Welcome to the blog of the Tasmanian branch of the Children's Book Council of Australia!

Tuesday 13 December 2011

The Universal Language - by Penny Garnsworthy

I have only recently returned from a glorious seven weeks in Greece, Italy and Paris where the history and scenery were magnificent and the food and wine were pretty good too. When we left I had visions of spending several of the twenty or so hours in flight catching up on my reading. But a lot has happened in the airline world since my last overseas trip and this time I found myself enjoying the inflight movies, educational television shows and interactive language programs. So unfortunately my reading tended to take a back seat. Having said that I did manage to read Ruth Rendell's A Judgement in Stone and the original Peter Pan by J M Barrie, via my Kindle.

In Rome I happened upon a book store (as one does) and found myself engrossed in the children's section. Many of the books were in English but never one to do anything in half measures I decided to buy some small and beautifully illustrated picture books in Italian, knowing my other half has an Italian/English dictionary at home. So it was I purchased Pinocchio (written by an Italian anyway), I tre porcellini (or as we know it, the Three Little Pigs) and Riccioli d'Oro e i tre orsi (Goldilocks and the Three Bears).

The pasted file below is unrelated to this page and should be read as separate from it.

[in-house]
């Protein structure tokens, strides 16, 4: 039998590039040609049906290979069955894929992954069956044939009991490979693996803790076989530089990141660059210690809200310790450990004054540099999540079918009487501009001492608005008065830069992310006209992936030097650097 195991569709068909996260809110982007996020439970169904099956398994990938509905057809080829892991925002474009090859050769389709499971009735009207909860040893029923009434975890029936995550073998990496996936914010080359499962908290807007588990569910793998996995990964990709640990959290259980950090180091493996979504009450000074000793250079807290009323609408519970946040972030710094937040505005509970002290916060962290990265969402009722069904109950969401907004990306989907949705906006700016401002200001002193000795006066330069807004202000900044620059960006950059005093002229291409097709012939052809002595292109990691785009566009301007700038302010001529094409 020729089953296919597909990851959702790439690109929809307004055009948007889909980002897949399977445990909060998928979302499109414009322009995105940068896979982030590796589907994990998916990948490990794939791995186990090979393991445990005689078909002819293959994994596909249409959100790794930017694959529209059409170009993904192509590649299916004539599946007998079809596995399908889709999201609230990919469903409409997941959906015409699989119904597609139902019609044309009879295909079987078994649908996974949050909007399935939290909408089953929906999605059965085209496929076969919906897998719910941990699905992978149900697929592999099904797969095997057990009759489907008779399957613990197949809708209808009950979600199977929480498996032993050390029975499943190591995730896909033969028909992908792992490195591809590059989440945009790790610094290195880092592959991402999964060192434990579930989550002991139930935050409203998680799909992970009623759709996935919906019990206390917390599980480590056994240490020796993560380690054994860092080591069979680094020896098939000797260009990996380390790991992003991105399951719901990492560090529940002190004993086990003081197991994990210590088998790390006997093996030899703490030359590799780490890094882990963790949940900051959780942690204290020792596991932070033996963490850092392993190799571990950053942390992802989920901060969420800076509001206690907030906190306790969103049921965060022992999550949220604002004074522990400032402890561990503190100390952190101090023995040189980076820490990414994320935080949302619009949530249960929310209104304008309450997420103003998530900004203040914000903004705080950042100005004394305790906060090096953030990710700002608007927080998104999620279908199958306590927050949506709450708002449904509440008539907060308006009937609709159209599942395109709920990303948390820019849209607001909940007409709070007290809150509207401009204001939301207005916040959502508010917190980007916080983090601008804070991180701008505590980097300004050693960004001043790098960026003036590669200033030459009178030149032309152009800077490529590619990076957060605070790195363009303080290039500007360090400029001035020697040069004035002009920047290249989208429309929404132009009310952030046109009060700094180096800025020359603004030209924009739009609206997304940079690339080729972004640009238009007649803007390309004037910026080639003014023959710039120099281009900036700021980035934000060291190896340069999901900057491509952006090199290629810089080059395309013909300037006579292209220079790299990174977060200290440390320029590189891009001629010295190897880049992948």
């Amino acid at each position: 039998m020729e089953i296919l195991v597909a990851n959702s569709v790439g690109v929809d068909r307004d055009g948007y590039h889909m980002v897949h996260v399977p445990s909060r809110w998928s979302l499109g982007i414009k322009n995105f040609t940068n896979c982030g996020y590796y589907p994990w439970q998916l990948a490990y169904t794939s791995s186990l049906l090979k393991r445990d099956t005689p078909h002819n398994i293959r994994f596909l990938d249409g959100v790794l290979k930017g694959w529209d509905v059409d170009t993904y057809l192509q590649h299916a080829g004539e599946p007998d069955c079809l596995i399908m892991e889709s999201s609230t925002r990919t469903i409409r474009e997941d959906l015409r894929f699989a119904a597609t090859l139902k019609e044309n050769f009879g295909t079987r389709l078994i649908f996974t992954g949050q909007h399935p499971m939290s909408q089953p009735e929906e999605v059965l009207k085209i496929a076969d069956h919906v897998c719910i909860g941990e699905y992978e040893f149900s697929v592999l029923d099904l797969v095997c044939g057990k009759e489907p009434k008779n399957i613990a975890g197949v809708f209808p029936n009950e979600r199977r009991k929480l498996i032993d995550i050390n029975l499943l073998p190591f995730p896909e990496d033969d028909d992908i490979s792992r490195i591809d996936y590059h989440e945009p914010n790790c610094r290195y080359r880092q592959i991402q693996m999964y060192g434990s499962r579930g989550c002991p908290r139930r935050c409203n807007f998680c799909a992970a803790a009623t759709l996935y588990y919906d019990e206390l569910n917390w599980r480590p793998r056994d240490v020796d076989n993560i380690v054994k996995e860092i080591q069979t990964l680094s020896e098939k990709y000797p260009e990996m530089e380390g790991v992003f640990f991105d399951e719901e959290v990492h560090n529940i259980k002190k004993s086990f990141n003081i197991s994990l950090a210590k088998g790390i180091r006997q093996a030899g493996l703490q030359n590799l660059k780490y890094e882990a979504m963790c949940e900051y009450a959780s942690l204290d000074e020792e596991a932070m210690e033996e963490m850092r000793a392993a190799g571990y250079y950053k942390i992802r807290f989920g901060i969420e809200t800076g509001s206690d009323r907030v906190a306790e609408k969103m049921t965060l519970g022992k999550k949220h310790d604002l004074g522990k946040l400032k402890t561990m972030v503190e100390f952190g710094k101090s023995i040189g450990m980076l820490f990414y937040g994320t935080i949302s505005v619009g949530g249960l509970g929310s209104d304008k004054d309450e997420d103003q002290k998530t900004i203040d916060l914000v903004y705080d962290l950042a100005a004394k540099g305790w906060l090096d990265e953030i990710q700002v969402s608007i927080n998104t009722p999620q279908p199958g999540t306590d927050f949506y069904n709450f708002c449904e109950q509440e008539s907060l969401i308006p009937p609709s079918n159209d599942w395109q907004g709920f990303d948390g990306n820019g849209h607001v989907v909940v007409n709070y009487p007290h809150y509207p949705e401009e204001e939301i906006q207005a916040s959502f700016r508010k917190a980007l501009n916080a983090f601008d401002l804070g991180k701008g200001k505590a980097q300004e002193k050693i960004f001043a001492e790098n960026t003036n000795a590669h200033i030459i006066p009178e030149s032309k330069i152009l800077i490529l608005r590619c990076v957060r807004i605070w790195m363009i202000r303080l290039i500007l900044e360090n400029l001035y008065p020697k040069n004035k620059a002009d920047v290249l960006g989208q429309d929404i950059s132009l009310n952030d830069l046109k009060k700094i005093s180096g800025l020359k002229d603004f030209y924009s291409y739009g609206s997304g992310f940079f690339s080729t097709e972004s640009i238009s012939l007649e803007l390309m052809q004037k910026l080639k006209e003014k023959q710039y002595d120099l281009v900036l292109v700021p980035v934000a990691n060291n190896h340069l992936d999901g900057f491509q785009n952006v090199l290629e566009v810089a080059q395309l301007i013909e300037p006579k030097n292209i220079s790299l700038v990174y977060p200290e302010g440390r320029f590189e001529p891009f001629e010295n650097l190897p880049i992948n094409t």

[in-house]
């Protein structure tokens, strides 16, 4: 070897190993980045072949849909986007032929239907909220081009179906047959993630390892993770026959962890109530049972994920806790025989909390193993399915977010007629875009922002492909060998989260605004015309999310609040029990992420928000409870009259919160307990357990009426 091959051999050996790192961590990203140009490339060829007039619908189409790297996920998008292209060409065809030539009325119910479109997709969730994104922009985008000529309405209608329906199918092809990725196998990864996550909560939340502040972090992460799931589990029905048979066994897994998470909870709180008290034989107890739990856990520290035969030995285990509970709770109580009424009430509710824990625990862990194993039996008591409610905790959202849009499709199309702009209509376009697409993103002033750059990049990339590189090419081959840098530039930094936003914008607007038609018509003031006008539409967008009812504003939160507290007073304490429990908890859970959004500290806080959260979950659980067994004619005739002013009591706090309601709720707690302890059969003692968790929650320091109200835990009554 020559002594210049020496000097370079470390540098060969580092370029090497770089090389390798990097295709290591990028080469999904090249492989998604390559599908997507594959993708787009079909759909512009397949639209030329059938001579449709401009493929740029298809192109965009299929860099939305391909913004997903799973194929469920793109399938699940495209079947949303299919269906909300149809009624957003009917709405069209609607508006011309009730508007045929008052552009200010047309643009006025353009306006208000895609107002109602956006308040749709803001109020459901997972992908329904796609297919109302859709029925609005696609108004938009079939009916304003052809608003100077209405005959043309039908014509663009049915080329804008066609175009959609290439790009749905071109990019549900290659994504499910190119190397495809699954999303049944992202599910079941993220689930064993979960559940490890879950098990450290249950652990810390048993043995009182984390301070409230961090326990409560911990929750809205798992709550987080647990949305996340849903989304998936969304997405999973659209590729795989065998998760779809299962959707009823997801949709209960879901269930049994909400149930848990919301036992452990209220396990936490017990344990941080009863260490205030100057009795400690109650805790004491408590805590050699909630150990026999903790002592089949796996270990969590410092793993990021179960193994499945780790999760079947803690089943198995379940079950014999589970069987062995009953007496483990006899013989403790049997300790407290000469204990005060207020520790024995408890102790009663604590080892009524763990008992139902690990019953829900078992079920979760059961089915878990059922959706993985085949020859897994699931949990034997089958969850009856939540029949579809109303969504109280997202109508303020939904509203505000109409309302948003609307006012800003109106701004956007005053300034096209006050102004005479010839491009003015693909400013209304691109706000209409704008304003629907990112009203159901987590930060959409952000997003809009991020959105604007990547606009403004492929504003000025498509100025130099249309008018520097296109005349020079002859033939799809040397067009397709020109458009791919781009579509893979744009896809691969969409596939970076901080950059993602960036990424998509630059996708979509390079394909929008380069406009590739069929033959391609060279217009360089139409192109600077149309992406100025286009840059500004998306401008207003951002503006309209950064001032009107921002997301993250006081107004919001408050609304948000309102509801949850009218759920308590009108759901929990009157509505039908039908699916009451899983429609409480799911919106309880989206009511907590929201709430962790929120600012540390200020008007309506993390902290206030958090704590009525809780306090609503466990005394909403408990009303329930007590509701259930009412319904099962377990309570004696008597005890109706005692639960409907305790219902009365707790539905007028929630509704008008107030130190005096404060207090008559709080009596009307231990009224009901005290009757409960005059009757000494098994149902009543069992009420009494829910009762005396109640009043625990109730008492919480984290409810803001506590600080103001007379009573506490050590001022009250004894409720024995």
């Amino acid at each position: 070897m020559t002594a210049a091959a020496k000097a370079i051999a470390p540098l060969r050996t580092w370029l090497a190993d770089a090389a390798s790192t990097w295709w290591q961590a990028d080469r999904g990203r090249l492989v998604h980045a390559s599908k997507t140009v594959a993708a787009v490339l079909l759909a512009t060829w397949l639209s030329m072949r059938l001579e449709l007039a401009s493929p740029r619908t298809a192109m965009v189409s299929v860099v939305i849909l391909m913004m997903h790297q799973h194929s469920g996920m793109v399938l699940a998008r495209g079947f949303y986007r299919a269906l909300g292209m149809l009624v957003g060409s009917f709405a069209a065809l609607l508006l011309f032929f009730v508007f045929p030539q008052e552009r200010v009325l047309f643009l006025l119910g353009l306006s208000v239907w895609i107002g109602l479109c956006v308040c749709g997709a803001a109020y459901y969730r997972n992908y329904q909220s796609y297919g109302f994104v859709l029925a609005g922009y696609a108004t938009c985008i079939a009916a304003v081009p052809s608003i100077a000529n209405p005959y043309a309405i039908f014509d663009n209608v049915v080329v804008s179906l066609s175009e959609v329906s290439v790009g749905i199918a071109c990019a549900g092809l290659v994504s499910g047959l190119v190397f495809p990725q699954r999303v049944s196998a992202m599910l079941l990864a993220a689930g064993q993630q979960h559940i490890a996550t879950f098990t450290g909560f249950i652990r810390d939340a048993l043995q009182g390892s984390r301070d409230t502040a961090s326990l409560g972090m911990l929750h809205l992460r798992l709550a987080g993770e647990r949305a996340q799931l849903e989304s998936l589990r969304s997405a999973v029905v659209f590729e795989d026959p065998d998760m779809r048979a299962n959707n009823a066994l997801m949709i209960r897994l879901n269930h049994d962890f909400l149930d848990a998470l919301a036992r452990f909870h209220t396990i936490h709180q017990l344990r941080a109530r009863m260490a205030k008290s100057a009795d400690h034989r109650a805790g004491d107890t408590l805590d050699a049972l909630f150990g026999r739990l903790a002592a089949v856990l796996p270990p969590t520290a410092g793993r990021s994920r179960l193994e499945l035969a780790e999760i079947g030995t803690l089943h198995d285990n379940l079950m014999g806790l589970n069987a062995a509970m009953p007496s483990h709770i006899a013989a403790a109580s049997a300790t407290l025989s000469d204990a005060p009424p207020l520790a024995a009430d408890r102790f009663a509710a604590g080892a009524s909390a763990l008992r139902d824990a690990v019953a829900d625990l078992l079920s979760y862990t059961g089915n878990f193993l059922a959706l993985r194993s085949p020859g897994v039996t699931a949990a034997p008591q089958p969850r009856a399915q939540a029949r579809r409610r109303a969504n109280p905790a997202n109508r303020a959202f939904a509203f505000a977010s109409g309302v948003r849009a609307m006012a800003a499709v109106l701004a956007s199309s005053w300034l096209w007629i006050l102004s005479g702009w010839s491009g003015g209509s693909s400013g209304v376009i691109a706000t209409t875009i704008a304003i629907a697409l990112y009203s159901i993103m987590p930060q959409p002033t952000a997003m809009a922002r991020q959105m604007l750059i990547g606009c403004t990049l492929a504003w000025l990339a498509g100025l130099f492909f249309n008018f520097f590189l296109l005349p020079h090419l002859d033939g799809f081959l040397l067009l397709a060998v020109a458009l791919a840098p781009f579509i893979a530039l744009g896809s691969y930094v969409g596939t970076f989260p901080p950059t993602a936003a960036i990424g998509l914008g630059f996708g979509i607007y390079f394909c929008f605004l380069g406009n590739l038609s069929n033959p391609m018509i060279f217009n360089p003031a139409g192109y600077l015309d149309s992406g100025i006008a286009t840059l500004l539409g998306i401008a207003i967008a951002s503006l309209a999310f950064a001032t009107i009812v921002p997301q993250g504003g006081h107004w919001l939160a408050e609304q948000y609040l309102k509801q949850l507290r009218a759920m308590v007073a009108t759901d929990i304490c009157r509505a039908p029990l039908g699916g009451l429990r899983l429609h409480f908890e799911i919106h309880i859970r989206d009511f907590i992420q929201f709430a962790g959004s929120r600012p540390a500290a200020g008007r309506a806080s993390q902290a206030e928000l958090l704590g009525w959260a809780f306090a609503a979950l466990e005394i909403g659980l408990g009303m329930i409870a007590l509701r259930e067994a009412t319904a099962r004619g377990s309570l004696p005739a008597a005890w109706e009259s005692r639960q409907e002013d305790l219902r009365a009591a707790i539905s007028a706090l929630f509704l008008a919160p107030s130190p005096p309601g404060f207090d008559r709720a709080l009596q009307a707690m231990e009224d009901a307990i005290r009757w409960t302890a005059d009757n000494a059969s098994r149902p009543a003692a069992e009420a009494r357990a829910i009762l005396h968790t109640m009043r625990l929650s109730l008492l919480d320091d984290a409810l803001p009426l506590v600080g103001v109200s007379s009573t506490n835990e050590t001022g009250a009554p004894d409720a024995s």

Then, having not seen Paris for thirty years I fell completely in love with that vibrant yet historic city and found myself using school-girl French at every opportunity. By day three I was confidently ordering coffee and croissants in the local language and finding that the staff in the hotel and in the stores could even understand most of what I was saying. And so it was I decided that when I arrived home I would once again seek to learn conversational French.

As I was wandering through Galleries Lafayette, one of two enormous department stores in the Opera district, I found myself in the book department (as one does) and it was there I found the most fantastic collection of children's books; hundreds of books I have never seen before published by publishers I have never heard of. But what a selection! The picture books were just beautiful and there were so many. How could I help myself?

And so, as I practice my newly adopted language, I look forward to reading a couple of classics: Blanche-Neige (or Snow White as we know it) illustrated by Nicolas Duffaut and Thesee et le Minotaure (or Theseus and the Minotaur) adapted by Christine Palluy and illustrated by Elodie Nouhen. I then decided that it was all very well to purchase picture books with limited text but that to really test my understanding of the language I should read a title that is little more challenging. And so L Frank Baum's Le magicien d'Oz was my final purchase and I can't wait to read it.

They say that music is the universal language. Well, perhaps children's books aren't far behind. Happy reading everyone!

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